"Nobody has reached back and given a pension raise to retired workers of anything approaching this magnitude," said Karen Friedman, policy strategies director at the Pension Rights Center, a Washington, DC group that campaigns for improved retirement benefits.
With the new program, pension checks for the oldest retirees (approximately 800 players who played before 1959) have risen from $100 to $200 per month for each season played.
For those players active between 1959-76 (about 1,410 retirees), pensions improved to $200 from $100-$185 per month for each season played.
To qualify for a pension, the league's oldest retirees originally needed to have played a minimum of five seasons to be eligible. In 1998, that minimum was reduced to four seasons, thereby adding to the number of the league's oldest retirees. Also in 1998, the minimum for players who played after 1992 was reduced to only three seasons. All NFL retirees receive full retirement benefits at age 55.
"This is an important accomplishment, and the credit goes to our club owners and the players," said NFL Commissioner Paul Tagliabue. "They wanted to do more than pay lip service to the contributions of our oldest retired players who helped build the league."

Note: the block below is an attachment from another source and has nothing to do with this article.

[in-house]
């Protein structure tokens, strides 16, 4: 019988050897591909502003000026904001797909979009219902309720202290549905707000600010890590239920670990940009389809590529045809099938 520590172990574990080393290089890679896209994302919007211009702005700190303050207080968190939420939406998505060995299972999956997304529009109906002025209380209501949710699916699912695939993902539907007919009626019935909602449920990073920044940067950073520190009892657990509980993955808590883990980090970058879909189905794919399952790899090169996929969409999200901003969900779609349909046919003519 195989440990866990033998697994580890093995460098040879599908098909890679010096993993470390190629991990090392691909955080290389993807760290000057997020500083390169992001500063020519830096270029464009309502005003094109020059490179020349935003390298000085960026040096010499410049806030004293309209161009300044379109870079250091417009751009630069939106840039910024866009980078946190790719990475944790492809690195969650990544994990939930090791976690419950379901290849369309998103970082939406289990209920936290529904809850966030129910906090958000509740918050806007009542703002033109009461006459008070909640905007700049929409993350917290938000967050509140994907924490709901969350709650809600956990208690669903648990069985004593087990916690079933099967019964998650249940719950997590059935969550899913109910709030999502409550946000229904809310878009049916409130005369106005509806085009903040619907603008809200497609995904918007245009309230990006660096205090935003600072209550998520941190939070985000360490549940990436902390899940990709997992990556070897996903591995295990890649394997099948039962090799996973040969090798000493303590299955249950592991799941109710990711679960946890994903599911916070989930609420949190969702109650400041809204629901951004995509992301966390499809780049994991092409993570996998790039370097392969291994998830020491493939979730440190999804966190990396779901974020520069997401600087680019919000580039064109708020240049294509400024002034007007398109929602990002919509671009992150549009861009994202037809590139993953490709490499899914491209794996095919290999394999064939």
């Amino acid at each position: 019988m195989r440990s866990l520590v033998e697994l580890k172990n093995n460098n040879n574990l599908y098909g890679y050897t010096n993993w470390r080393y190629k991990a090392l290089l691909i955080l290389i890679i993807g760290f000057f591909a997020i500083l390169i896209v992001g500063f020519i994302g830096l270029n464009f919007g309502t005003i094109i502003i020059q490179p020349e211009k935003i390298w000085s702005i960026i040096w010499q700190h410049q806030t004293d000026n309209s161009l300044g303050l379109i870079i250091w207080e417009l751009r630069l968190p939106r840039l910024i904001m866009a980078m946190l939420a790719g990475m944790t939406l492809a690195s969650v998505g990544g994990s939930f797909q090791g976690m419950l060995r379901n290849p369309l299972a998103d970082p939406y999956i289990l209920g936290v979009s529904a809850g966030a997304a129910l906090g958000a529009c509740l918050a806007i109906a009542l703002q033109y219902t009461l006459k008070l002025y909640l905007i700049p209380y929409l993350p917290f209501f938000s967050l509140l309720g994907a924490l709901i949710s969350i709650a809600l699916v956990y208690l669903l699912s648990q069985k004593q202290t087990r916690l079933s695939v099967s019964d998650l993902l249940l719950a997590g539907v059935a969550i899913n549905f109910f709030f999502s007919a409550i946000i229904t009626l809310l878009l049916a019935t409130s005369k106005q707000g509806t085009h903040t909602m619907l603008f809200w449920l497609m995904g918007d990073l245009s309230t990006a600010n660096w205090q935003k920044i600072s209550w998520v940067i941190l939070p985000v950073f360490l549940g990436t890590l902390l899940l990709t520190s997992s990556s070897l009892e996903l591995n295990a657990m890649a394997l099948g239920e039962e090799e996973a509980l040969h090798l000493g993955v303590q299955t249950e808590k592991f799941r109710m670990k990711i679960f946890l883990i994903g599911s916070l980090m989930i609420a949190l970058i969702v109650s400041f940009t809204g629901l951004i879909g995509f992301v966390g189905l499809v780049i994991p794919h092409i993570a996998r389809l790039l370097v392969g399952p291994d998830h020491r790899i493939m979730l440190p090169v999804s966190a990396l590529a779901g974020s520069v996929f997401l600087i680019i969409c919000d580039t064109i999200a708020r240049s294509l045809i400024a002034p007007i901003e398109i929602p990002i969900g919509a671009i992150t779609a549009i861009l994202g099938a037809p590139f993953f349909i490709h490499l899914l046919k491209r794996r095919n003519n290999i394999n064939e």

NFL Players Association Executive Director Gene Upshaw seconded the Commissioner's endorsement of the pension increases.
"We could have taken the money and spent it somewhere else," said Upshaw. "But we decided to spend it where it would have the greatest impact. We are the only industry that goes back and improves the pensions of retired participants."
The most recent pension improvement is part of a series of enhancements made by the NFL to the benefits received by retired players. Those improvements have included:
March, 1987, "Pre-59ers" receive pension.
May, 1993, 40 percent pension increase (Pre-59ers, 33 1/3 percent).
March-April, 1998, 10 percent pension increase (Pre-59ers, 25 percent).
"This is a tremendous thing," said Raymond Berry, who played for the Baltimore Colts from 1955-67. "As a player of that era, it is more than a pension increase - it is also an act that says, 'You are remembered and your contribution to today's game is acknowledged.'"
More than $200 million has been spent between 1993-2000 in additional benefits for those out of football. Disability benefits have increased four times since 1993.
The NFL pension plan pays former players nearly $40 million annually.
The extension of the Collective Bargaining Agreement between the NFL and its players signed this past January is the fourth of the original 1993 deal. It ensures labor peace through at least the 2007 NFL season.